Flirtey, the drone startup which already has demonstrated its delivery capabilities in partnership with 7-Eleven, has raised $16 million in Series A funding, a round led by its seed investors Menlo Ventures and Qualcomm Ventures, according to TechCrunch.
The funding comes after Flirtey raised $120,000 in seed funding in Oct. 2015. The Reno, NV company also participated in the Y Combinator accelerator program.
Menlo Ventures Managing Director Mark A. Siegel said that his firm invested in Flirtey in particular because it’s already leading the drone delivery sector and has thus far successfully navigated emerging drone regulatory requirements. “People will be very surprised when they find out real this is,” he told TechCrunch. “The regulatory environment will benefit those companies with most flight hours and safest track records.”
Flirtey may have been one of the most interesting new names to emerge in retail in 2016, even though it's not a retailer. When it worked with 7-Eleven to carry out the first live drone delivery involving a customer in the U.S., the convenience store retailer may have gotten more of the attention, but it was Flirtey that did much of the hard work, including earning the necessary Federal Aviation Administration approval for the project.
Flirtey's early success probably has surprised many in the sector who were expecting bigger names like Amazon or Google to achieve such early market milestones. Those companies and others were disappointed when the FAA acknowledged that it wouldn't have a fully body of drone delivery regulations for a while, but Flirtey quickly showed that drone companies can still work productively with regulators to advance work on pilot projects.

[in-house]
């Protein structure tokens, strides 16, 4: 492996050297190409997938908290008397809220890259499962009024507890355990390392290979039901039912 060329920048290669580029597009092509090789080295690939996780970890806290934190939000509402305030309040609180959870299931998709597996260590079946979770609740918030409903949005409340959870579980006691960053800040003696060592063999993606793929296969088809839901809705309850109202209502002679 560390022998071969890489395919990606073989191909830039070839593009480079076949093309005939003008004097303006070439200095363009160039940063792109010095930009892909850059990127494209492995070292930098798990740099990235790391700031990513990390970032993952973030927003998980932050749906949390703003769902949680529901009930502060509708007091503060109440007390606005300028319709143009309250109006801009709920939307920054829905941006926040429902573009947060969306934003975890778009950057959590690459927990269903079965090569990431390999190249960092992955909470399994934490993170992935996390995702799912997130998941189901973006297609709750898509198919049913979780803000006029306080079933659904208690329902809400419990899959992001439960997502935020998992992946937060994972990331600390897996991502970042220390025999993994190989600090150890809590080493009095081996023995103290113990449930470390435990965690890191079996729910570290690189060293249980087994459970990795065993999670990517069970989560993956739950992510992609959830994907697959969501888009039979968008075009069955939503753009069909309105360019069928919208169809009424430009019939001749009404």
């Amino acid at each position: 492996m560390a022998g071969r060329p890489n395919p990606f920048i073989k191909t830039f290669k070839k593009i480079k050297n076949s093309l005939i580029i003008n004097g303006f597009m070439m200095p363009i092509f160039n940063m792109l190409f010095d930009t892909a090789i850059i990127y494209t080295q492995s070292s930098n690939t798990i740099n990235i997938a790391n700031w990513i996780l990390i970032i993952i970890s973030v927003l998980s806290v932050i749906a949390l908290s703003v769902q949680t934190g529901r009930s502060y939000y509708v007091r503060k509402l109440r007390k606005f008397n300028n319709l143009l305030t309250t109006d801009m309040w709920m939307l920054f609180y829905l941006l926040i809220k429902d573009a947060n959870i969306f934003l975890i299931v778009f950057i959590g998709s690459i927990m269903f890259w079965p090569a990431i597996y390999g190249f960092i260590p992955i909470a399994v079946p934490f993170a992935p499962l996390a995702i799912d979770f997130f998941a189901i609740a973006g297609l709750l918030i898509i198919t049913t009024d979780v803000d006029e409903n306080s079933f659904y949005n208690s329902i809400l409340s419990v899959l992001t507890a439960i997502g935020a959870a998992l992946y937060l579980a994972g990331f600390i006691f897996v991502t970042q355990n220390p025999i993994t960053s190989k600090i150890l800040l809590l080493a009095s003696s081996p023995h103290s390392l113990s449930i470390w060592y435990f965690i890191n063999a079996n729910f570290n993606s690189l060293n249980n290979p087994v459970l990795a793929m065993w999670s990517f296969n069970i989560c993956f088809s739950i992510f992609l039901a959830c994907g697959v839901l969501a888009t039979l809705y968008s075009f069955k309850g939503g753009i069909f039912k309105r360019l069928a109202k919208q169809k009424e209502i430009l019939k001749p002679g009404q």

However, its next trick will be a bit harder to perform. After a difficult 2016 in the drone delivery space, 2017 is shaping up to be a year when more retail drone delivery projects start making more progress. That means Flirtey will have more competition to deal with, not only from the likes of Amazon (which suddenly is collecting a lot of drone delivery patents) but also from companies like Matternet that may compete with Flirtey for the attention of retailers looking for a drone partner.
Drone delivery hopefuls also may be more focused than they were last year as they tried to sort out what was happening on the regulatory front. What that all adds up to is an environment in which Flirtey is going to need more money to help it grow and to help it distinguish itself from the crowd. $16 million is a nice start.